You might remember a younger Kim Phuc. In the historic picture, she is 9, running naked down a highway, her body burning with napalm. Behind her are soldiers and ominous clouds of smoke, symbols of the darkness of war.
A second indelible photo stemming from that same war is of Mary Ann Vecchio, a 14-year-old runaway whose flight took her by chance to Kent State University during anti-war demonstrations in May, 1970. She is kneeling over the body of one of four students shot to death by Ohio National Guardsmen, her arms outstretched as she cries.
Twenty years after the end of the Vietnam War, at his annual October workshop for aspiring photographers, photographer Eddie Adams reunited Phuc and Vecchio with the two men who took their Pulitzer Prize-winning pictures.
The 100 photographers who gathered in the Catskill Mountains gave Phuc and Vecchio standing ovations as they talked--sometimes in tears--about the photos.
"They're both victims for different reasons," said Adams, whose picture of a South Vietnamese general executing a Viet Cong soldier in broad daylight also won a Pulitzer. "I wanted the photographs to come alive. . . . The photos are impersonal. You bring the subjects here and it's like history coming alive."
Phuc, now 32, said it had always been her hope to come to the United States so she could help people better understand what happened to her and others like her around the world.
"With that picture, it changed the world," she said. "And also it changed my life too. As you know, I suffered a lot. God gives me strong faith, and I can live throughout that."
Now, she lives with her husband and their 18-month-old son in Toronto--on welfare--and studies computer science. The Communist government in Vietnam exploited her for propaganda purposes and sent her to Cuba in 1986; she had been studying pharmacology there until she defected to Canada in 1992. Her left arm and back are still disfigured by the burns and numerous skin grafts she received.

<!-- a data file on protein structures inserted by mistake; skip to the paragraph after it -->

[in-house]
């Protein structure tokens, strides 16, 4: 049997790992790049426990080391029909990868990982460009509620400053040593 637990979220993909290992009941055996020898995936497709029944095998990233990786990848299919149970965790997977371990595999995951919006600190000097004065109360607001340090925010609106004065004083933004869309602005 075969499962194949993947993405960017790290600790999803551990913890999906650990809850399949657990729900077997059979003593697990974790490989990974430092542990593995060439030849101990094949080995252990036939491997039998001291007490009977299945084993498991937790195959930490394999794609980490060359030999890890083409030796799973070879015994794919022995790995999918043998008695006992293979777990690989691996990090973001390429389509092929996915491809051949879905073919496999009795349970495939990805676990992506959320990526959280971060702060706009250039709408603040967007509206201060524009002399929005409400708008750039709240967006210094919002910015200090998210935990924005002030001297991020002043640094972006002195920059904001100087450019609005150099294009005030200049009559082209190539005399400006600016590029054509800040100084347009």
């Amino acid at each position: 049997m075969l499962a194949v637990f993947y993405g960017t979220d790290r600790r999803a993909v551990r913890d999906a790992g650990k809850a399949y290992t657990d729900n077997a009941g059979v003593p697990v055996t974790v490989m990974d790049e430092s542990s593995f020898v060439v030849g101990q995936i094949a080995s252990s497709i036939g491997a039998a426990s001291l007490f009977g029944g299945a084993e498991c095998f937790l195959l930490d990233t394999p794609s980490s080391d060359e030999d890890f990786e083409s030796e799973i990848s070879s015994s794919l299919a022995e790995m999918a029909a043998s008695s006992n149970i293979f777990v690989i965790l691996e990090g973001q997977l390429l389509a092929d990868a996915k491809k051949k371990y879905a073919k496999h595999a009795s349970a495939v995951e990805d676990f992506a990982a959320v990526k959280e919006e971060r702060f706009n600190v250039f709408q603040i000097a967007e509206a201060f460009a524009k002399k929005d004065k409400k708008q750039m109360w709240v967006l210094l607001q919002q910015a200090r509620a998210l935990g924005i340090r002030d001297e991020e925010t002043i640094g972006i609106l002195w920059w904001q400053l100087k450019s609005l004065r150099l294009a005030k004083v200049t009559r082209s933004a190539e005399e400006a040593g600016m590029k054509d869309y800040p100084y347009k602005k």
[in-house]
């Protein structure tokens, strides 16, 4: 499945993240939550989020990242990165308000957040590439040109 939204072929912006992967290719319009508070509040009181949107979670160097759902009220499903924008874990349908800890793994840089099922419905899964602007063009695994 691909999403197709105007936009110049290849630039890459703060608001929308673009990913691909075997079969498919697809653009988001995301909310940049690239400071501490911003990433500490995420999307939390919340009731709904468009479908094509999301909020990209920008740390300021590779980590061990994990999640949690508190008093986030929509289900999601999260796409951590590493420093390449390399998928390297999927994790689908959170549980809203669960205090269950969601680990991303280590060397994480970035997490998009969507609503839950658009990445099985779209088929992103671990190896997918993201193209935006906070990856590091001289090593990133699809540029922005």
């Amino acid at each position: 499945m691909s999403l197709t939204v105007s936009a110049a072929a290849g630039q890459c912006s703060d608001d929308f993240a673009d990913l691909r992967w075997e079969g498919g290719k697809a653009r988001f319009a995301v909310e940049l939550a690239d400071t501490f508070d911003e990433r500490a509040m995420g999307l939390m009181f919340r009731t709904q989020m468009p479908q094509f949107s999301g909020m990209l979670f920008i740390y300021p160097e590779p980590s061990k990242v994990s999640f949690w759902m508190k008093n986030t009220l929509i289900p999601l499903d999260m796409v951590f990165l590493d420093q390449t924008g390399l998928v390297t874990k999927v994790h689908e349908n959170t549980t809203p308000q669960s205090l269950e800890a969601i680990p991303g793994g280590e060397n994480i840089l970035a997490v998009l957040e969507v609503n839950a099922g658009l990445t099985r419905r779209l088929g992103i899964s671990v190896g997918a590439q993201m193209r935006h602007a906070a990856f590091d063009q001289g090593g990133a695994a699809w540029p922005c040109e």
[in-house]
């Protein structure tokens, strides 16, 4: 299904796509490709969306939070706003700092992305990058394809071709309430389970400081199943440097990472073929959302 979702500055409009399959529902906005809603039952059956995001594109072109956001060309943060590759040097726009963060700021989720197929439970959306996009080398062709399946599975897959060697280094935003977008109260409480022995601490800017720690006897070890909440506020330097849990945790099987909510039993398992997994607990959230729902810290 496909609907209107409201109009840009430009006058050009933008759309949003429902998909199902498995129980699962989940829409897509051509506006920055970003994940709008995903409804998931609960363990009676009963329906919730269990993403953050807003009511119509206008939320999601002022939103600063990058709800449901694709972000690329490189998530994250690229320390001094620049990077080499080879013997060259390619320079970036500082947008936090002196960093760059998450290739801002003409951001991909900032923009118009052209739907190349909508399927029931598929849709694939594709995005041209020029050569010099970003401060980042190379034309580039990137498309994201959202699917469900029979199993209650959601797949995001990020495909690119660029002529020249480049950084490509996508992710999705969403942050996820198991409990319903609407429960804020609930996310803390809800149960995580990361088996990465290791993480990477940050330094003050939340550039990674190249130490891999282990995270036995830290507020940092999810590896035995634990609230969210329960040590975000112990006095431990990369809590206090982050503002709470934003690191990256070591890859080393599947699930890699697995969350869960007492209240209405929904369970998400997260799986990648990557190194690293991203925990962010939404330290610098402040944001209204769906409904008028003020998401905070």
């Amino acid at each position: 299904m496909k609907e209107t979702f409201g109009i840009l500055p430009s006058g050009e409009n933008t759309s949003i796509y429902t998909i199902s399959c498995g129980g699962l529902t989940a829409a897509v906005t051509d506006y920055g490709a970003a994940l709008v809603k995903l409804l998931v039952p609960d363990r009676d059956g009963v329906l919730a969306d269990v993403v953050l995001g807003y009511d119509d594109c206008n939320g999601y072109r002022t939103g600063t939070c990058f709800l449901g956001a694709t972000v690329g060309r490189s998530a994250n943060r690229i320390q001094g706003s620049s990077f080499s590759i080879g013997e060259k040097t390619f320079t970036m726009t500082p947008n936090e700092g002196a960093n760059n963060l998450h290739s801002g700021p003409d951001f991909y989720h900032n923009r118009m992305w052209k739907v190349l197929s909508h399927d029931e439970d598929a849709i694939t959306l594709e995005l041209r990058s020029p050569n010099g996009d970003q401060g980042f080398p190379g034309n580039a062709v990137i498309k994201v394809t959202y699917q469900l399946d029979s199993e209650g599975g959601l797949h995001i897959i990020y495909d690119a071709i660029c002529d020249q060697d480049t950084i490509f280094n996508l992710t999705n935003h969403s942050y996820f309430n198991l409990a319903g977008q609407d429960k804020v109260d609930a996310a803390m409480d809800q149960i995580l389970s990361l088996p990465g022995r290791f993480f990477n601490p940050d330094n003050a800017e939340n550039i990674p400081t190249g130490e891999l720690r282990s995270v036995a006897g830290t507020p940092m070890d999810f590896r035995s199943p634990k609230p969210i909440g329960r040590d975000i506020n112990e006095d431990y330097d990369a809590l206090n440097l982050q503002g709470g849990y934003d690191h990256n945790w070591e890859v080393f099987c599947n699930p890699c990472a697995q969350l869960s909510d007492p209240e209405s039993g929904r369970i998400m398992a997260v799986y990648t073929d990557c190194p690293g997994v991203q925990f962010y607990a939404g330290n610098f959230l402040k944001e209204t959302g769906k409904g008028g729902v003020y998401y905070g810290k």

The workshop marked Phuc's first visit to the United States and her second meeting in six years with Nick Ut, the Associated Press photographer who took the photo in 1972 and then saved her life by getting her to a hospital. Ut now is assigned to the AP's Los Angeles bureau.
The prize-winning picture of Vecchio was taken by John Filo, a photojournalism student at Kent State, using a borrowed camera. He most recently worked at Newsweek.
When the shooting started on campus, Vecchio remembers "just all the blood, all the blood, and all the shock with the people. So I ran away and I never knew my picture was taken. . . . I knew my life was pretty messed up over it. . . . How do you have a normal life after something like that?"
Vecchio kept running--both from her home in Miami and from the photo. She received hate mail and death threats because of her anti-war stance; she pleaded no contest to a prostitution charge when she was 17.
Now, as she approaches her 40th birthday, she has found peace. She married a plumber in 1979, and works as a cashier in a Las Vegas casino coffee shop.
For the first time, she is able to talk about the photo. "People like to hear me," she said. "Now, they know who I am."